Naval History and Heritage Command

Naval History and Heritage Command

Office of the Chief of Naval Operations to Admiral William S. Benson, Chief of Naval Operations

C O P Y

CABLEGRAM RECEIVED           Nov. 09928

Origin    Opnav, Washington                 Ser. No. 1325

Ref’d. to C. S.1  Date 28 Nov.

VERY SECRET

Simsadus

1325. Your 1590 our 1194 Forward Benson.2 Following plans and disposition of Force approved by Commander-in-Chief, Atlantic Fleet3 is submitted for your approval. Plans as follows

     First, organize the cruiser Force into six Divisions which you verbally agreed to before leaving4 with Division 2 and 3 composed of the Armored Cruiser class Division 4 U.S.S. CHARLESTON class Division 5 and 6 U.S.S. DENVER class.

     Second, assign units of Battleship Force 1 to troop ships and important cargo convoys to double protection against raiders.

     Third, assign units of Atlantic Fleet to general task groups or grand divisions as stated later herein.

     Disposal of Forces as follows,

     First, Forces in European Waters under general command of Vice Admiral Sims as at present.

            Second, Atlantic convoys under general command of Vice Admiral Grant5 grouped as follows,

     (1) Trans-Atlantic Troop Ship convoys under Rear Admiral Gleaves6 composed of Transport Force Battleship Division 3 Cruiser Divisions 2 and 3 Destroyer Divisions 2 and 3.

     (2) Cargo Convoy out of New York under direct charge of Vice Admiral Grant composed of Battleship Division 4 and Cruiser Divisions 1 and 4.

     (3) Cargo Convoy from Hampton Roads to Gibraltar under Rear Admiral Johnson7 composed of Cruiser Divisions 5 and 6.

     (4) Coastal Convoys Colon to Halifax Nova Scotia under Rear Admiral Glennon8 composed of Battleship Squadron 1.

     Third, Battleship Force 2 under Vice Admiral Coffman9 together with Destroyer Divisions A and B and Fleet Submarine Chaser Squadron.

     Four, Train under Rear Admiral W. L. Rodgers.10

     Five, Remainder Force as at present.

Plan and disposition outlined above has the advantage of enabling us to undertake the convoy to Gibraltar and of double protection given each trans-Atlantic convoy against possible raiders. Tran-Atlantic troop-ship convoys every 8 days from New York each escorted by 1 battleship and one armored cruiser. Cargo convoy every 8 days from New York each escorted by 1 battleship and 1 cruiser. Cargo convoy Hampton Roads, Va. to Gibraltar every 15 days each escorted by 2 cruisers. Coastal convoys Colon to Halifax, Nova Scotia every 15 days each escorted by 1 battleship.

     Later on when destroyers of extended sea radius become available a portion of these should be added to the Trans-Atlantic Troopship Convoys if large cruiser submarines operate in the middle and Western Atlantic. For this purpose it is estimated that at least two Divisions of Destroyers would be needed. If submarine cruiser operations become extensive still more destroyers will be needed to give adequate protection to cargo convoys. Method of handling over-sea and convoy operations to remain as at present under direct control of Operations, the Commander-in-Chief Atlantic to maintain a liaison officer in the office of Operations for the promotion co-operation and exchange of information concerning operations in progress or in contemplation.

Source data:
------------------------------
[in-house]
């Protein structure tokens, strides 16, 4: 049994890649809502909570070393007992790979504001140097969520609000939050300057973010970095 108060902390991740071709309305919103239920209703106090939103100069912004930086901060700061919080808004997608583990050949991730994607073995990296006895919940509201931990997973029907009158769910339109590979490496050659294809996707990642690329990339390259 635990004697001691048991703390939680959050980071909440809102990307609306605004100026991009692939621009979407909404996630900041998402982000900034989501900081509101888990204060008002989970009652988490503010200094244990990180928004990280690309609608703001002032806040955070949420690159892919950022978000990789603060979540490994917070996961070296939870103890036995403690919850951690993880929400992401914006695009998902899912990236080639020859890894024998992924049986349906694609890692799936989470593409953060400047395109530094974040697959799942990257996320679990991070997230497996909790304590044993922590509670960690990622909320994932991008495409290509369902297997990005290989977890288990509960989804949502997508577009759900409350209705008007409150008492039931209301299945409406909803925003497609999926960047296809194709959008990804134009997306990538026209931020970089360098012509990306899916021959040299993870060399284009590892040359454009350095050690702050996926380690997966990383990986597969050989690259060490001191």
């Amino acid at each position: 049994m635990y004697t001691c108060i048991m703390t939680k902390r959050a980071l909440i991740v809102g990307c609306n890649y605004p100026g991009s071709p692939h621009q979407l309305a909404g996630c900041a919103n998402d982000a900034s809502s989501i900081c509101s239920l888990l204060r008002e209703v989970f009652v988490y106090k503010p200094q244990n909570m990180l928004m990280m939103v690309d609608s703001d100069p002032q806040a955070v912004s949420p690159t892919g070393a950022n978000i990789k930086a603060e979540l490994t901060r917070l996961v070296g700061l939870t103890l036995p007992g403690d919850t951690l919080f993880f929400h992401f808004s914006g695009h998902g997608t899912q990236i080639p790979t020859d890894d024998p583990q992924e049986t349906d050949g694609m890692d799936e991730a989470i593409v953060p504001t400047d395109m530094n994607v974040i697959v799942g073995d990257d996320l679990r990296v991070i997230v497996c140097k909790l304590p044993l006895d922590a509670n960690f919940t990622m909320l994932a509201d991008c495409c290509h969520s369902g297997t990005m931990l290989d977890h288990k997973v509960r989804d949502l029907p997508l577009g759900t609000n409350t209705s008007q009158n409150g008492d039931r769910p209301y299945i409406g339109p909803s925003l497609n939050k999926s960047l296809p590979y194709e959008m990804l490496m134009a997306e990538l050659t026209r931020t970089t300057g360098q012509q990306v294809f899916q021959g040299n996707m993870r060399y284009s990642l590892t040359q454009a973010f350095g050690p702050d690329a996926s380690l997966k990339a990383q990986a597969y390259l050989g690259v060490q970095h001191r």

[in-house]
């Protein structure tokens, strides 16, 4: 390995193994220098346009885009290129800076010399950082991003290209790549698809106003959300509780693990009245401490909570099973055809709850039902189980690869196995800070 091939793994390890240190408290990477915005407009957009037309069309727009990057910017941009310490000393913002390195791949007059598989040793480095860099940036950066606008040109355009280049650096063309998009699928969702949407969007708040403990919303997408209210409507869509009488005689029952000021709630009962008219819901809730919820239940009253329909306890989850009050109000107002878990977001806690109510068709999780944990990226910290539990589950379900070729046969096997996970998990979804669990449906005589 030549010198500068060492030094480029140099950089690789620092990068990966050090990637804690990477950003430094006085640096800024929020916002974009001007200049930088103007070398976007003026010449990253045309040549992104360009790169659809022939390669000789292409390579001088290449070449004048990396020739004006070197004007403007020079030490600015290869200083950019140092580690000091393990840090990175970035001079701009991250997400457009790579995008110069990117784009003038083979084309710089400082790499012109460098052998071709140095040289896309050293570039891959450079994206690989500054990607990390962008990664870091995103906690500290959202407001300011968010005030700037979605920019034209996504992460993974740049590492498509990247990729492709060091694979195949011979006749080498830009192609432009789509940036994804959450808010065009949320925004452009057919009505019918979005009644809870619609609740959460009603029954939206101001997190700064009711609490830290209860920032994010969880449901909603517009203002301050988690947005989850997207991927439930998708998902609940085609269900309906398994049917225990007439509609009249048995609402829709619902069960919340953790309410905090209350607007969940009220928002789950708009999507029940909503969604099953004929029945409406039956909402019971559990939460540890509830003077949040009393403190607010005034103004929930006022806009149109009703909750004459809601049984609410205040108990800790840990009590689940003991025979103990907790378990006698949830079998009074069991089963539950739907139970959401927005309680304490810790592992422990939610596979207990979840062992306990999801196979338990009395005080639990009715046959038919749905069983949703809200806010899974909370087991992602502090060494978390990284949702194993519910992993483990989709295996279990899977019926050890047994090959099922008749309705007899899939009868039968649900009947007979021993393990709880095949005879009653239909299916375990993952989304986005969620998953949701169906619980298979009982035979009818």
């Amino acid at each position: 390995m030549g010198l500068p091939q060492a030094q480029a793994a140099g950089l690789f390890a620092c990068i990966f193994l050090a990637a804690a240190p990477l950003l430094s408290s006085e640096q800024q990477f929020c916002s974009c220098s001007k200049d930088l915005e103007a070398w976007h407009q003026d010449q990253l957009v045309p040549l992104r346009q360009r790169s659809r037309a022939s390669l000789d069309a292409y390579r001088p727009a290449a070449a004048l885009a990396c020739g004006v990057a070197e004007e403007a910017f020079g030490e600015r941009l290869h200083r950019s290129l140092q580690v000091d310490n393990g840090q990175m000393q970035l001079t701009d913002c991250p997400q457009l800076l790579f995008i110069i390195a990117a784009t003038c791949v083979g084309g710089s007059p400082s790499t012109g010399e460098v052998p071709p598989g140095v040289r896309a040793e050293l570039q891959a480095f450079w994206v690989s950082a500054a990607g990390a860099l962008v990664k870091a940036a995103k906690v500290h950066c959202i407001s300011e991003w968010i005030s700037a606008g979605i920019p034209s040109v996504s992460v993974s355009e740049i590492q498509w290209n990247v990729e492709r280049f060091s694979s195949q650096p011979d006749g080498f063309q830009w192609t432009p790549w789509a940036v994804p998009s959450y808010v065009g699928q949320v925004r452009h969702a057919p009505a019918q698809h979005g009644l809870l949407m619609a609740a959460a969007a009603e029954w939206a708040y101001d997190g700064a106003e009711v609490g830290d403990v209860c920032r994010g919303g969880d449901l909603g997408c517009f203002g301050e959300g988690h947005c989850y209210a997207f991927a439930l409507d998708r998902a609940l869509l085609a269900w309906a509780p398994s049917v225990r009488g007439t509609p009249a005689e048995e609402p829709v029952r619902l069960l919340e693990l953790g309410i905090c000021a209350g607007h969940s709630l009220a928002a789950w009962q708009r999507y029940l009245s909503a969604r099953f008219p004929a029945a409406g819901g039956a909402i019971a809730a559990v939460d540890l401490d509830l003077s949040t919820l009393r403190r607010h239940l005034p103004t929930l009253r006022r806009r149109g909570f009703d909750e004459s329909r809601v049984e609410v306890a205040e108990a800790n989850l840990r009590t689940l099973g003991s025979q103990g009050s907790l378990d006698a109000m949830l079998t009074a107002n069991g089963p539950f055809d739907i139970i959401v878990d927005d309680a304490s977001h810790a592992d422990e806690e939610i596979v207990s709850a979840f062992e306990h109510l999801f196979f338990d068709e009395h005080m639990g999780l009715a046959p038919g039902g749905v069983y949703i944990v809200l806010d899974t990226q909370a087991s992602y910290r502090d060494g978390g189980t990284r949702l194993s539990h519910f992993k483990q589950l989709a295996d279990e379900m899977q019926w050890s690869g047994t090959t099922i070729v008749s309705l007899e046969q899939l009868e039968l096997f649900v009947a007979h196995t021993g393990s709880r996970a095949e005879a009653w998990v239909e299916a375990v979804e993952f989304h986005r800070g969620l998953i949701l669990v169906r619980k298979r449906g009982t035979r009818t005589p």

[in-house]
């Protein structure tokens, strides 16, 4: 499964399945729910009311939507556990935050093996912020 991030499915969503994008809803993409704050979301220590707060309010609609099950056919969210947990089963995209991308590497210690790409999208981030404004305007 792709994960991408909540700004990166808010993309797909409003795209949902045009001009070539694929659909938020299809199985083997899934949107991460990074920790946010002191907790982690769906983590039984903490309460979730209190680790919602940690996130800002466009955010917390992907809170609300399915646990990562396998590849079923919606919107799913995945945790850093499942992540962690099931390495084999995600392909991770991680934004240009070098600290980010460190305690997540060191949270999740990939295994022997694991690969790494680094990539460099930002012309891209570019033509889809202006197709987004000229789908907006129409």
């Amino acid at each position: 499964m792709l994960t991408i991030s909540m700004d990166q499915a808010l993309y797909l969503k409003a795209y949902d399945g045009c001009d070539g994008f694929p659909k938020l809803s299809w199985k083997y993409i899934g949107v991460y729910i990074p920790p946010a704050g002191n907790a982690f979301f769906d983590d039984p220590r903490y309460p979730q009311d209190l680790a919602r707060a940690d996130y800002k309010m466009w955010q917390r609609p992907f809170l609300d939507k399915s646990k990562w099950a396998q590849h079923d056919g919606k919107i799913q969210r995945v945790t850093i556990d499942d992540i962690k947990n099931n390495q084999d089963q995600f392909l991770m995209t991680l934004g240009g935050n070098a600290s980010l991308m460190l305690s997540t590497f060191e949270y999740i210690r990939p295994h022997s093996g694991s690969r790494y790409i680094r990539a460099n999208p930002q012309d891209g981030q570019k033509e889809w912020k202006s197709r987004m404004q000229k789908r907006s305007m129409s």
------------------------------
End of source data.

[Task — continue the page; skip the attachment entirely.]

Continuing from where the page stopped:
/s/ Benson

Source Note: Cy, DNA, RG 45, Entry 517B. A similar version of this document was also sent on the previous date.

Footnote 1: Capt. Nathan C. Twining, Chief of Staff for VAdm. William S. Sims, Commander, United States Naval Forces Operating in European Waters.

Footnote 2: Document 1590 was sent on 21 November 1917, but has not been located. For document 1194, see, Office of the Chief of Naval Operations to Sims, 19 November 1917, DNA, RG 45, Entry 517B.

Footnote 3: Adm. Henry T. Mayo.

Footnote 4: Benson had been in London since the beginning of November as the Navy’s representative on the House Mission. This mission was dispatched to London to help alleviate any lingering feelings on the part of the Navy that the British Admiralty still did not consider it a “full partner” in the war effort following the September visit of Mayo. The House Mission spent nearly a month in the war zone, the highlight of which was a second Allied Naval Conference. As a result of this conference, the Navy and Admiralty agreed to a deployment of United States battleships to European waters, the formation of an Allied Naval Council, with Sims as the American representative, the dispatch of additional subchasers, the creation of a planning section in London, the establishment of the North Sea Mine Barrage, and the creation of an American naval base at Ponta Delgada in the Azores. Still, Crisis at Sea, 75-76.

Footnote 5: VAdm. Albert W. Grant, Commander, Submarine Force, Atlantic Fleet.

Footnote 6: RAdm. Albert Gleaves, Commander, Cruiser and Transport Force.

Footnote 7: A typographical error, this is likely RAdm. Marbury Johnston, Commander, Cruiser Division Squadron 2.

Footnote 8: James H. Glennon, Commandant, Navy Yard Washington, and Superintendent, Navy Gun Factory.

Footnote 9: De Witt Coffman, Second in Command, Atlantic Fleet.

Footnote 10: William L. Rodgers, Commander, Train, Atlantic Fleet.

Tags
Related Content